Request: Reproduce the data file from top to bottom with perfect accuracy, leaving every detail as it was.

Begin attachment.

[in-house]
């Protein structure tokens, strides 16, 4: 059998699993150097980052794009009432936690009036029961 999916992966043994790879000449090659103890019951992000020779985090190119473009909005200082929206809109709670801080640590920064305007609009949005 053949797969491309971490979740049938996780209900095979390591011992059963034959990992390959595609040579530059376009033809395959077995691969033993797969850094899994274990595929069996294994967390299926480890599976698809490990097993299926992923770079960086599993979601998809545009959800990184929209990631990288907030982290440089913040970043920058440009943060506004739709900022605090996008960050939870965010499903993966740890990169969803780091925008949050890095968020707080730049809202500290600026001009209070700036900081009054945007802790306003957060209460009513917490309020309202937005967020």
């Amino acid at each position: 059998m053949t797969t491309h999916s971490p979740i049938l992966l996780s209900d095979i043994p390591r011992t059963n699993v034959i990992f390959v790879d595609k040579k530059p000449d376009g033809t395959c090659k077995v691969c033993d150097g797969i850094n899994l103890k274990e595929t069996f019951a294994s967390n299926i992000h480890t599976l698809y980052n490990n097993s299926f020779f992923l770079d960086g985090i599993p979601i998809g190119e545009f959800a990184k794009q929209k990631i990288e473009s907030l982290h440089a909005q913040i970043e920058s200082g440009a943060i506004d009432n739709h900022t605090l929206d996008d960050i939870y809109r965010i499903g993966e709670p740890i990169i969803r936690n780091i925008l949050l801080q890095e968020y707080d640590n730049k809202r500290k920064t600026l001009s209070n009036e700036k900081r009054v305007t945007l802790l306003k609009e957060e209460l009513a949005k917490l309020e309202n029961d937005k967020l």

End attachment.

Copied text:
[in-house]
């Protein structure tokens, strides 16, 4: 059998699993150097980052794009009432936690009036029961 999916992966043994790879000449090659103890019951992000020779985090190119473009909005200082929206809109709670801080640590920064305007609009949005 053949797969491309971490979740049938996780209900095979390591011992059963034959990992390959595609040579530059376009033809395959077995691969033993797969850094899994274990595929069996294994967390299926480890599976698809490990097993299926992923770079960086599993979601998809545009959800990184929209990631990288907030982290440089913040970043920058440009943060506004739709900022605090996008960050939870965010499903993966740890990169969803780091925008949050890095968020707080730049809202500290600026001009209070700036900081009054945007802790306003957060209460009513917490309020309202937005967020």
């Amino acid at each position: 059998m053949t797969t491309h999916s971490p979740i049938l992966l996780s209900d095979i043994p390591r011992t059963n699993v034959i990992f390959v790879d595609k040579k530059p000449d376009g033809t395959c090659k077995v691969c033993d150097g797969i850094n899994l103890k274990e595929t069996f019951a294994s967390n299926i992000h480890t599976l698809y980052n490990n097993s299926f020779f992923l770079d960086g985090i599993p979601i998809g190119e545009f959800a990184k794009q929209k990631i990288e473009s907030l982290h440089a909005q913040i970043e920058s200082g440009a943060i506004d009432n739709h900022t605090l929206d996008d960050i939870y809109r965010i499903g993966e709670p740890i990169i969803r936690n780091i925008l949050l801080q890095e968020y707080d640590n730049k809202r500290k920064t600026l001009s209070n009036e700036k900081r009054v305007t945007l802790l306003k609009e957060e209460l009513a949005k917490l309020e309202n029961d937005k967020l």